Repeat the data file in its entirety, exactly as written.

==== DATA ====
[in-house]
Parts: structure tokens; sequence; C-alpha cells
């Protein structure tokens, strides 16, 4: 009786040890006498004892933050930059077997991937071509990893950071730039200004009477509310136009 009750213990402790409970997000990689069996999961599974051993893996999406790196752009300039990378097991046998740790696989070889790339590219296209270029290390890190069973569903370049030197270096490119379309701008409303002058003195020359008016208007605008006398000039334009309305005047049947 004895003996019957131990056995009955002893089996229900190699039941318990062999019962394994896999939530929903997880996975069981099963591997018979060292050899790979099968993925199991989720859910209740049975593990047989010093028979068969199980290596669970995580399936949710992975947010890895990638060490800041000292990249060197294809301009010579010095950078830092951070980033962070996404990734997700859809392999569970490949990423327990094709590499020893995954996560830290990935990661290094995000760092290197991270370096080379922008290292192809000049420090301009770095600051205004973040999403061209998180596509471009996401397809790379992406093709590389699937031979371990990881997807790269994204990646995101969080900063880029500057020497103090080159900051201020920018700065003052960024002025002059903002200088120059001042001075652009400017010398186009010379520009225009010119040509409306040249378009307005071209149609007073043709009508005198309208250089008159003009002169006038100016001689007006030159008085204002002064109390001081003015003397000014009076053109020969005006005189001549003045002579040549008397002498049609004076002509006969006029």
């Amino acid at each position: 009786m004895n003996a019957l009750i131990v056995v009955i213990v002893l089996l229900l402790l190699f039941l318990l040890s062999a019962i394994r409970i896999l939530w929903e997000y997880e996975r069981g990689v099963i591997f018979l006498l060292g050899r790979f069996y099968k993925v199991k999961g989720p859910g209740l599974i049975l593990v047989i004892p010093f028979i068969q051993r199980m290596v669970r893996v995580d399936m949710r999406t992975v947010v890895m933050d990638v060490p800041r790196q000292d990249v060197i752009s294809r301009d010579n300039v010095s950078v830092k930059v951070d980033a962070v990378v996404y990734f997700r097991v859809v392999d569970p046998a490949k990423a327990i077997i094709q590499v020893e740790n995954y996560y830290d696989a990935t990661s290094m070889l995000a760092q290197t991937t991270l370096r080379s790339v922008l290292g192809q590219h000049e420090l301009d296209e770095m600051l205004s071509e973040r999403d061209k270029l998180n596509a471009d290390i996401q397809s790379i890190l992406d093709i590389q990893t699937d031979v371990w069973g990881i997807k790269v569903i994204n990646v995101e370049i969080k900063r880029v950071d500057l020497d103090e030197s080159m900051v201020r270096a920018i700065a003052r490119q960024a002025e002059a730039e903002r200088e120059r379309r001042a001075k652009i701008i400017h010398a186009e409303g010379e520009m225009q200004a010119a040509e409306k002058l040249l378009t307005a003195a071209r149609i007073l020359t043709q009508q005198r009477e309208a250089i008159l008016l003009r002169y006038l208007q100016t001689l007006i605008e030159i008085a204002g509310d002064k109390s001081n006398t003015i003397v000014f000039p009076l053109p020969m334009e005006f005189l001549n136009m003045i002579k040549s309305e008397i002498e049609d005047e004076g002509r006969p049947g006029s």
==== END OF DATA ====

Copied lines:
[in-house]
Parts: structure tokens; sequence; C-alpha cells
């Protein structure tokens, strides 16, 4: 009786040890006498004892933050930059077997991937071509990893950071730039200004009477509310136009 009750213990402790409970997000990689069996999961599974051993893996999406790196752009300039990378097991046998740790696989070889790339590219296209270029290390890190069973569903370049030197270096490119379309701008409303002058003195020359008016208007605008006398000039334009309305005047049947 004895003996019957131990056995009955002893089996229900190699039941318990062999019962394994896999939530929903997880996975069981099963591997018979060292050899790979099968993925199991989720859910209740049975593990047989010093028979068969199980290596669970995580399936949710992975947010890895990638060490800041000292990249060197294809301009010579010095950078830092951070980033962070996404990734997700859809392999569970490949990423327990094709590499020893995954996560830290990935990661290094995000760092290197991270370096080379922008290292192809000049420090301009770095600051205004973040999403061209998180596509471009996401397809790379992406093709590389699937031979371990990881997807790269994204990646995101969080900063880029500057020497103090080159900051201020920018700065003052960024002025002059903002200088120059001042001075652009400017010398186009010379520009225009010119040509409306040249378009307005071209149609007073043709009508005198309208250089008159003009002169006038100016001689007006030159008085204002002064109390001081003015003397000014009076053109020969005006005189001549003045002579040549008397002498049609004076002509006969006029």
């Amino acid at each position: 009786m004895n003996a019957l009750i131990v056995v009955i213990v002893l089996l229900l402790l190699f039941l318990l040890s062999a019962i394994r409970i896999l939530w929903e997000y997880e996975r069981g990689v099963i591997f018979l006498l060292g050899r790979f069996y099968k993925v199991k999961g989720p859910g209740l599974i049975l593990v047989i004892p010093f028979i068969q051993r199980m290596v669970r893996v995580d399936m949710r999406t992975v947010v890895m933050d990638v060490p800041r790196q000292d990249v060197i752009s294809r301009d010579n300039v010095s950078v830092k930059v951070d980033a962070v990378v996404y990734f997700r097991v859809v392999d569970p046998a490949k990423a327990i077997i094709q590499v020893e740790n995954y996560y830290d696989a990935t990661s290094m070889l995000a760092q290197t991937t991270l370096r080379s790339v922008l290292g192809q590219h000049e420090l301009d296209e770095m600051l205004s071509e973040r999403d061209k270029l998180n596509a471009d290390i996401q397809s790379i890190l992406d093709i590389q990893t699937d031979v371990w069973g990881i997807k790269v569903i994204n990646v995101e370049i969080k900063r880029v950071d500057l020497d103090e030197s080159m900051v201020r270096a920018i700065a003052r490119q960024a002025e002059a730039e903002r200088e120059r379309r001042a001075k652009i701008i400017h010398a186009e409303g010379e520009m225009q200004a010119a040509e409306k002058l040249l378009t307005a003195a071209r149609i007073l020359t043709q009508q005198r009477e309208a250089i008159l008016l003009r002169y006038l208007q100016t001689l007006i605008e030159i008085a204002g509310d002064k109390s001081n006398t003015i003397v000014f000039p009076l053109p020969m334009e005006f005189l001549n136009m003045i002579k040549s309305e008397i002498e049609d005047e004076g002509r006969p049947g006029s």